Hundreds of people remain holed up in evacuation centres across Townsville waiting for floodwaters to recede as North Queensland's big wet rolls into its 12th day.
The one-in-100-year monsoonal deluge is far from over with the Bureau of Meteorology warning more heavy rain is likely from Palm Island, north of Townsville, south to Mackay on Wednesday.
The ongoing severe weather warning follows the discovery of two men's bodies in a Townsville drain after floodwater receded.
A local resident said the men may have been sucked into man-sized pipes that lead to the drain from a liquor store where a looting incident had been reported.
Two bodies reportedly found in Townsville storm water drain #flood #bigwet @SBSNews pic.twitter.com/e4Ic5IQUNH
An investigation has been launched into the conduct of police officers in the lead-up to the deaths of the two men.
The Ethical Standards Command will now investigate the police who had been searching for the men after an attempted break-in at a nearby Dan Murphy's liquor store at 3am on Monday.
The police probe will be overseen by the state's Crime and Misconduct Commission and a report will be prepared for the State Coroner.
Authorities unsure how many homes have gone under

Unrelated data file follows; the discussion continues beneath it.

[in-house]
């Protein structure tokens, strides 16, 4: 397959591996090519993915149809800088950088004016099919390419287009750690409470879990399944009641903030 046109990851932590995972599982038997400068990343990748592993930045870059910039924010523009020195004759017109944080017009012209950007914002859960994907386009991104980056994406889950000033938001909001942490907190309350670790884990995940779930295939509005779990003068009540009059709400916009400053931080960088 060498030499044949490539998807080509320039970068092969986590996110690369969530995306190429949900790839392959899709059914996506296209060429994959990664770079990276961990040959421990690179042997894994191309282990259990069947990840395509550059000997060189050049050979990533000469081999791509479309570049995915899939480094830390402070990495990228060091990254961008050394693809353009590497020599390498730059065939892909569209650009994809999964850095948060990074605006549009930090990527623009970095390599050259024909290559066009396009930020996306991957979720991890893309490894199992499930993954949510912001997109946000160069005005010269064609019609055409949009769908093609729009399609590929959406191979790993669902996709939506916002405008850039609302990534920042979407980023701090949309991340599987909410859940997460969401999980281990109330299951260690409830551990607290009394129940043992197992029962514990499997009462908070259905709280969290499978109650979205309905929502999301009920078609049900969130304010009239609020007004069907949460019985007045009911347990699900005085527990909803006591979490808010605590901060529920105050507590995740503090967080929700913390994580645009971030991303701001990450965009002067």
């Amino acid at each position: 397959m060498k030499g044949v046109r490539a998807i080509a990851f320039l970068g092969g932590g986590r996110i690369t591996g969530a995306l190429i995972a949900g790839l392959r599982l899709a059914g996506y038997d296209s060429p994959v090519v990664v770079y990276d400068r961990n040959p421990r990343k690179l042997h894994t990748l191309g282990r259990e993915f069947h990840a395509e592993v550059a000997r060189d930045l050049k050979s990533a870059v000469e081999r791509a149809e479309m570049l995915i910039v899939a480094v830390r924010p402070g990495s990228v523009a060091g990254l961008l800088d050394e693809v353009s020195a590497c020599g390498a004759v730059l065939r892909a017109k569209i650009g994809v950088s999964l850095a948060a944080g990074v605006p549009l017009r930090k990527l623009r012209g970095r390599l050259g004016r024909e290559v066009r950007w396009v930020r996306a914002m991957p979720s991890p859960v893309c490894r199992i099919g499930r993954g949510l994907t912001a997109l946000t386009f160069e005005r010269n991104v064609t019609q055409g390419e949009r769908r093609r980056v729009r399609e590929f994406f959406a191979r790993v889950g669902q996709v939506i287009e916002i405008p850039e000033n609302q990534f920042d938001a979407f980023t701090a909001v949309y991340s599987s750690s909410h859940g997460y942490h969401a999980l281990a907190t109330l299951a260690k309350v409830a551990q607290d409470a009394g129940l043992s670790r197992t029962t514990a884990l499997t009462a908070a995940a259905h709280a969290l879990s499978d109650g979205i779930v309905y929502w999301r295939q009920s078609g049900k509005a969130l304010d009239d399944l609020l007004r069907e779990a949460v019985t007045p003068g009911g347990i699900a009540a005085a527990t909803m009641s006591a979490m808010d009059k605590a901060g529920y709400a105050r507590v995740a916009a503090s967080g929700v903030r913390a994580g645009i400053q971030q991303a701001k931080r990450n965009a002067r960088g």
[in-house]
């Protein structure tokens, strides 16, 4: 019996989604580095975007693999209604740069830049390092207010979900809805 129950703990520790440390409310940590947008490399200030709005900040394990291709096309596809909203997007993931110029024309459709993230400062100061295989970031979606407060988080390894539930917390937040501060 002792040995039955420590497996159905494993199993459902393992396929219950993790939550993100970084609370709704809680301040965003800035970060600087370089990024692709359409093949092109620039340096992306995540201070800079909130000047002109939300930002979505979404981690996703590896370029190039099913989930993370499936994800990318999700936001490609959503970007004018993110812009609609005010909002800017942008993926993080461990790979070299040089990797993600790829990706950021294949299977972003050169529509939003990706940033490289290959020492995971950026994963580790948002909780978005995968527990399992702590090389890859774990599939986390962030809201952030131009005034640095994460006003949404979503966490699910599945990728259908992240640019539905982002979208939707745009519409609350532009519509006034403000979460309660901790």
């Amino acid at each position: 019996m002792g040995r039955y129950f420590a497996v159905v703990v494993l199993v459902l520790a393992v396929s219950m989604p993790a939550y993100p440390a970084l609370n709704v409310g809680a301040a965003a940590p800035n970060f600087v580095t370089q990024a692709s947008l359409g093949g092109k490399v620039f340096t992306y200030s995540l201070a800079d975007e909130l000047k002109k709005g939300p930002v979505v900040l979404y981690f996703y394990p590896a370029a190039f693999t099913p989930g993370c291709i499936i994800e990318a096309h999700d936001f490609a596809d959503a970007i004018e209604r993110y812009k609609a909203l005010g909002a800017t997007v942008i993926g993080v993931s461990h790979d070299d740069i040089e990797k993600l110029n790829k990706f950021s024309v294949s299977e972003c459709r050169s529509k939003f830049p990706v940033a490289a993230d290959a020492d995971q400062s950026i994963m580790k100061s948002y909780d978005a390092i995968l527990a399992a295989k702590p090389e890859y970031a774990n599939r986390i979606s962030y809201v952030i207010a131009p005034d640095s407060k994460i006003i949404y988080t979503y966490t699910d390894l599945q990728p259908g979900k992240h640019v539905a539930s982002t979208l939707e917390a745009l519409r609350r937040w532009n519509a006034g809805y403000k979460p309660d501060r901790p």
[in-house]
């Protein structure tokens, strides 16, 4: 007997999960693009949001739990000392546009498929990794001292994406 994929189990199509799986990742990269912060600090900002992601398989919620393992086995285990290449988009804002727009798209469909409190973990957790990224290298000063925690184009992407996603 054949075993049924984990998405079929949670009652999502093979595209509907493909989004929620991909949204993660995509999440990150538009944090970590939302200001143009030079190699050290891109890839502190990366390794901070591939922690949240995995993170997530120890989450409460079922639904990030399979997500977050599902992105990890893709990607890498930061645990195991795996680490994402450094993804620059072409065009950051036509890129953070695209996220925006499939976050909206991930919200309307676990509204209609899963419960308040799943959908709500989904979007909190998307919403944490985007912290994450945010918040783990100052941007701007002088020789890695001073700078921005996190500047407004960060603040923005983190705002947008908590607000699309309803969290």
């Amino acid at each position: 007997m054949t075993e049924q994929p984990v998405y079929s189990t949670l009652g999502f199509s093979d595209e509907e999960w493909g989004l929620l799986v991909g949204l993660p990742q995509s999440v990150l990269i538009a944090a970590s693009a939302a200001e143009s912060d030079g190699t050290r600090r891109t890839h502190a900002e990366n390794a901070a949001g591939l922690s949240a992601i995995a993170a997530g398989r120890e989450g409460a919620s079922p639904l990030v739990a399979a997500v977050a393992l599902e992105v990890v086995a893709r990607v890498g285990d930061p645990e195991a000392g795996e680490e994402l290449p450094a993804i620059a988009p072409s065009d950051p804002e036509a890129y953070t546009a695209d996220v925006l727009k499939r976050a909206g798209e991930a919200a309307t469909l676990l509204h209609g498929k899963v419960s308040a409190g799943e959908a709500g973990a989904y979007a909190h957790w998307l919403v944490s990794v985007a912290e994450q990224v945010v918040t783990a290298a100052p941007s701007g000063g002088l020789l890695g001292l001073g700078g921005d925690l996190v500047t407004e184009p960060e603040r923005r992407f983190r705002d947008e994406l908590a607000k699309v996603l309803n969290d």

Queensland Fire and Emergency Services Commissioner Katarina Carroll said it is impossible to know how many homes have gone under across north Queensland.
"It's easily hundreds, it could be thousands," she said on Tuesday, but added audit teams were being hampered by the enduring risk of flash floods with each new deluge.
The 12-day-old weather event has exhausted emergency service workers, who have carried out thousands of rescues since the flood crisis began.
More than 100 fresh police officers and nurses will begin flying into Townsville to relieve their local colleagues on Wednesday.
Their arrival comes as schools in the region begin reopening as the monsoon trough slowly pushes south.
Recovery planning underway
The Bruce Highway reopened on Tuesday, allowing a backlog of trucks to head for the city carrying much needed supplies of fruit, vegetables and other supplies.
Planning for the city's recovery is well under way, despite concerns about more flash flooding.
While the flood risk will continue for the rest of the week, forecasters say an end to the disaster is in sight.